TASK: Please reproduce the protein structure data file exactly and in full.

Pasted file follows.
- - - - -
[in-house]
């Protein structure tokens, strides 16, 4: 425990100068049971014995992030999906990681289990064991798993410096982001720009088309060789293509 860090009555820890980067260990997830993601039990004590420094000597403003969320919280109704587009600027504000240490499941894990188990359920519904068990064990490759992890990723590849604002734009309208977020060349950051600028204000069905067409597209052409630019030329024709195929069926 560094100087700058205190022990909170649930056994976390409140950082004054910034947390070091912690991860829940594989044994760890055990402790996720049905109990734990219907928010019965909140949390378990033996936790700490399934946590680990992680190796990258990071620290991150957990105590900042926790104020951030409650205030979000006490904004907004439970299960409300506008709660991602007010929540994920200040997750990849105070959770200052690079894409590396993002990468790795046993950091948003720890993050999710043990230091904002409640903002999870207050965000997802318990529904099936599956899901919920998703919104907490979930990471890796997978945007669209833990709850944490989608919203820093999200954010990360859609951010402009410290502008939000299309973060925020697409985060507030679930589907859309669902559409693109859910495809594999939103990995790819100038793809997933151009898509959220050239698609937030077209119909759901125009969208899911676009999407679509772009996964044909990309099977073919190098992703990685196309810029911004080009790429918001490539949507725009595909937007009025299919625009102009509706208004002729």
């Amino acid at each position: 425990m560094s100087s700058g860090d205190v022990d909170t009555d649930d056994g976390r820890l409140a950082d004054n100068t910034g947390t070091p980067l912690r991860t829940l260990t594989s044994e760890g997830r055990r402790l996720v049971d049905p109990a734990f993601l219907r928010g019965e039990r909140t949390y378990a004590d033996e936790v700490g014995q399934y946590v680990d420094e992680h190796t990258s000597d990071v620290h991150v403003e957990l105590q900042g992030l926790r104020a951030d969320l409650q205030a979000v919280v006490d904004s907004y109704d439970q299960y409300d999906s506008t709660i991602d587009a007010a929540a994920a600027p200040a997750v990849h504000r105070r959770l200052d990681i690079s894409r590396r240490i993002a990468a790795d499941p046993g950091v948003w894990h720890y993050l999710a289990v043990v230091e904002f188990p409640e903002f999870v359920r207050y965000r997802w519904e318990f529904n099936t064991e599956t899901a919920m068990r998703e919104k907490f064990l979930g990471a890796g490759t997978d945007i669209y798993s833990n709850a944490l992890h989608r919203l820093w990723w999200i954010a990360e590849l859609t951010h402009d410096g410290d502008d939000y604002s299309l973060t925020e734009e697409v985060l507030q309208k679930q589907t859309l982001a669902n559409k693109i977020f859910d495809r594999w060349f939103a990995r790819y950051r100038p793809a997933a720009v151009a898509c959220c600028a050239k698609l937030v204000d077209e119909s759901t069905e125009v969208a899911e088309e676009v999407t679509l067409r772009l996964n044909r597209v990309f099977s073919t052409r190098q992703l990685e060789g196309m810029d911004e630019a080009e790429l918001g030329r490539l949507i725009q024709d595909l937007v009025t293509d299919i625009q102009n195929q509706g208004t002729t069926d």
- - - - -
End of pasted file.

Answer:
[in-house]
């Protein structure tokens, strides 16, 4: 425990100068049971014995992030999906990681289990064991798993410096982001720009088309060789293509 860090009555820890980067260990997830993601039990004590420094000597403003969320919280109704587009600027504000240490499941894990188990359920519904068990064990490759992890990723590849604002734009309208977020060349950051600028204000069905067409597209052409630019030329024709195929069926 560094100087700058205190022990909170649930056994976390409140950082004054910034947390070091912690991860829940594989044994760890055990402790996720049905109990734990219907928010019965909140949390378990033996936790700490399934946590680990992680190796990258990071620290991150957990105590900042926790104020951030409650205030979000006490904004907004439970299960409300506008709660991602007010929540994920200040997750990849105070959770200052690079894409590396993002990468790795046993950091948003720890993050999710043990230091904002409640903002999870207050965000997802318990529904099936599956899901919920998703919104907490979930990471890796997978945007669209833990709850944490989608919203820093999200954010990360859609951010402009410290502008939000299309973060925020697409985060507030679930589907859309669902559409693109859910495809594999939103990995790819100038793809997933151009898509959220050239698609937030077209119909759901125009969208899911676009999407679509772009996964044909990309099977073919190098992703990685196309810029911004080009790429918001490539949507725009595909937007009025299919625009102009509706208004002729």
């Amino acid at each position: 425990m560094s100087s700058g860090d205190v022990d909170t009555d649930d056994g976390r820890l409140a950082d004054n100068t910034g947390t070091p980067l912690r991860t829940l260990t594989s044994e760890g997830r055990r402790l996720v049971d049905p109990a734990f993601l219907r928010g019965e039990r909140t949390y378990a004590d033996e936790v700490g014995q399934y946590v680990d420094e992680h190796t990258s000597d990071v620290h991150v403003e957990l105590q900042g992030l926790r104020a951030d969320l409650q205030a979000v919280v006490d904004s907004y109704d439970q299960y409300d999906s506008t709660i991602d587009a007010a929540a994920a600027p200040a997750v990849h504000r105070r959770l200052d990681i690079s894409r590396r240490i993002a990468a790795d499941p046993g950091v948003w894990h720890y993050l999710a289990v043990v230091e904002f188990p409640e903002f999870v359920r207050y965000r997802w519904e318990f529904n099936t064991e599956t899901a919920m068990r998703e919104k907490f064990l979930g990471a890796g490759t997978d945007i669209y798993s833990n709850a944490l992890h989608r919203l820093w990723w999200i954010a990360e590849l859609t951010h402009d410096g410290d502008d939000y604002s299309l973060t925020e734009e697409v985060l507030q309208k679930q589907t859309l982001a669902n559409k693109i977020f859910d495809r594999w060349f939103a990995r790819y950051r100038p793809a997933a720009v151009a898509c959220c600028a050239k698609l937030v204000d077209e119909s759901t069905e125009v969208a899911e088309e676009v999407t679509l067409r772009l996964n044909r597209v990309f099977s073919t052409r190098q992703l990685e060789g196309m810029d911004e630019a080009e790429l918001g030329r490539l949507i725009q024709d595909l937007v009025t293509d299919i625009q102009n195929q509706g208004t002729t069926d």